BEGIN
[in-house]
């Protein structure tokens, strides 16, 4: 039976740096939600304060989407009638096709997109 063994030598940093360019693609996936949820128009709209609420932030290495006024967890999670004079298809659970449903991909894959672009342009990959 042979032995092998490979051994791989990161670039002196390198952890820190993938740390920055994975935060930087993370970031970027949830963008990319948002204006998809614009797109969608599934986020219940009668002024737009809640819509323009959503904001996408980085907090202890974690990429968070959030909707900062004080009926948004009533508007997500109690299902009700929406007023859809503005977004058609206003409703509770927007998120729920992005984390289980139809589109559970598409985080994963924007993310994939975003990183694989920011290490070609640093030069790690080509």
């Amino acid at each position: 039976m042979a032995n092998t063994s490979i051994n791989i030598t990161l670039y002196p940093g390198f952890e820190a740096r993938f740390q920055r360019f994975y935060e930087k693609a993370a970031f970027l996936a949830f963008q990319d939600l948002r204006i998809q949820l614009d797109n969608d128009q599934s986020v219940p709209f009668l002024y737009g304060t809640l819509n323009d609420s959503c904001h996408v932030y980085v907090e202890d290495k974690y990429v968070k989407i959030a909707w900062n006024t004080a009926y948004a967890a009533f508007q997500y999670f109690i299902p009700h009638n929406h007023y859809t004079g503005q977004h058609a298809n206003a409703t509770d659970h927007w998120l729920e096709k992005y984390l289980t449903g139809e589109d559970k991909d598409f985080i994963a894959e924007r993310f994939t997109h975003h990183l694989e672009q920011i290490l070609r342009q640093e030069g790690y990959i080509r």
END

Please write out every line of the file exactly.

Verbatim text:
[in-house]
């Protein structure tokens, strides 16, 4: 039976740096939600304060989407009638096709997109 063994030598940093360019693609996936949820128009709209609420932030290495006024967890999670004079298809659970449903991909894959672009342009990959 042979032995092998490979051994791989990161670039002196390198952890820190993938740390920055994975935060930087993370970031970027949830963008990319948002204006998809614009797109969608599934986020219940009668002024737009809640819509323009959503904001996408980085907090202890974690990429968070959030909707900062004080009926948004009533508007997500109690299902009700929406007023859809503005977004058609206003409703509770927007998120729920992005984390289980139809589109559970598409985080994963924007993310994939975003990183694989920011290490070609640093030069790690080509």
């Amino acid at each position: 039976m042979a032995n092998t063994s490979i051994n791989i030598t990161l670039y002196p940093g390198f952890e820190a740096r993938f740390q920055r360019f994975y935060e930087k693609a993370a970031f970027l996936a949830f963008q990319d939600l948002r204006i998809q949820l614009d797109n969608d128009q599934s986020v219940p709209f009668l002024y737009g304060t809640l819509n323009d609420s959503c904001h996408v932030y980085v907090e202890d290495k974690y990429v968070k989407i959030a909707w900062n006024t004080a009926y948004a967890a009533f508007q997500y999670f109690i299902p009700h009638n929406h007023y859809t004079g503005q977004h058609a298809n206003a409703t509770d659970h927007w998120l729920e096709k992005y984390l289980t449903g139809e589109d559970k991909d598409f985080i994963a894959e924007r993310f994939t997109h975003h990183l694989e672009q920011i290490l070609r342009q640093e030069g790690y990959i080509r």